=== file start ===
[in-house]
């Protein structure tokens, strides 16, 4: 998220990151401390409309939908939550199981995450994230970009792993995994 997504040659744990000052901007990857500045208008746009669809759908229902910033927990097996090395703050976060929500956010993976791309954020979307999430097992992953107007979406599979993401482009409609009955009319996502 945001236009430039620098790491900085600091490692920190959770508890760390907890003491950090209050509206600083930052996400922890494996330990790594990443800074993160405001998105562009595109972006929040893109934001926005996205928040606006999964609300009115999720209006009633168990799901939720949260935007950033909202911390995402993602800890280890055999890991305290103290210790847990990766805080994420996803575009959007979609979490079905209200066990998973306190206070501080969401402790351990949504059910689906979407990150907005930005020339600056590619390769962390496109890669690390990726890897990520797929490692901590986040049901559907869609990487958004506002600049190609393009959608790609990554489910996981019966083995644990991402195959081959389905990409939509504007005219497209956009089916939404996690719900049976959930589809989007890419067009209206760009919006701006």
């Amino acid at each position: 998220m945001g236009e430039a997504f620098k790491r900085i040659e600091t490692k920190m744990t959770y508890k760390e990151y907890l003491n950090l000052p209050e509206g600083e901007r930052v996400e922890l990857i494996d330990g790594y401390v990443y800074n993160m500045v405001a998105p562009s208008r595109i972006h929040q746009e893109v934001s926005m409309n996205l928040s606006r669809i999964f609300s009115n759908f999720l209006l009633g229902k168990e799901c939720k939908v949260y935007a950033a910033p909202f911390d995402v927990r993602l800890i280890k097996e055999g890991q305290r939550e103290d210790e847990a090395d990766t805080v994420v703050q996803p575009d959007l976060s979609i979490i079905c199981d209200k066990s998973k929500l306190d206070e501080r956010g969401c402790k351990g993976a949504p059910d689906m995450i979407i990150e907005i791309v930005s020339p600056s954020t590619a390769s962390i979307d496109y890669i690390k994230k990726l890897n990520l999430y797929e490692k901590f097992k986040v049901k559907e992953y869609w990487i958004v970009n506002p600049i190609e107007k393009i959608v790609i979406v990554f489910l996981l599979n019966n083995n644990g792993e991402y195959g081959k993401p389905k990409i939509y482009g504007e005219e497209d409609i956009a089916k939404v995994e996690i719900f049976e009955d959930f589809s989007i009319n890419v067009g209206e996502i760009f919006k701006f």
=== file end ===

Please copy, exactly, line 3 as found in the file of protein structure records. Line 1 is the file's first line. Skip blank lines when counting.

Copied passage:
């Amino acid at each position: 998220m945001g236009e430039a997504f620098k790491r900085i040659e600091t490692k920190m744990t959770y508890k760390e990151y907890l003491n950090l000052p209050e509206g600083e901007r930052v996400e922890l990857i494996d330990g790594y401390v990443y800074n993160m500045v405001a998105p562009s208008r595109i972006h929040q746009e893109v934001s926005m409309n996205l928040s606006r669809i999964f609300s009115n759908f999720l209006l009633g229902k168990e799901c939720k939908v949260y935007a950033a910033p909202f911390d995402v927990r993602l800890i280890k097996e055999g890991q305290r939550e103290d210790e847990a090395d990766t805080v994420v703050q996803p575009d959007l976060s979609i979490i079905c199981d209200k066990s998973k929500l306190d206070e501080r956010g969401c402790k351990g993976a949504p059910d689906m995450i979407i990150e907005i791309v930005s020339p600056s954020t590619a390769s962390i979307d496109y890669i690390k994230k990726l890897n990520l999430y797929e490692k901590f097992k986040v049901k559907e992953y869609w990487i958004v970009n506002p600049i190609e107007k393009i959608v790609i979406v990554f489910l996981l599979n019966n083995n644990g792993e991402y195959g081959k993401p389905k990409i939509y482009g504007e005219e497209d409609i956009a089916k939404v995994e996690i719900f049976e009955d959930f589809s989007i009319n890419v067009g209206e996502i760009f919006k701006f």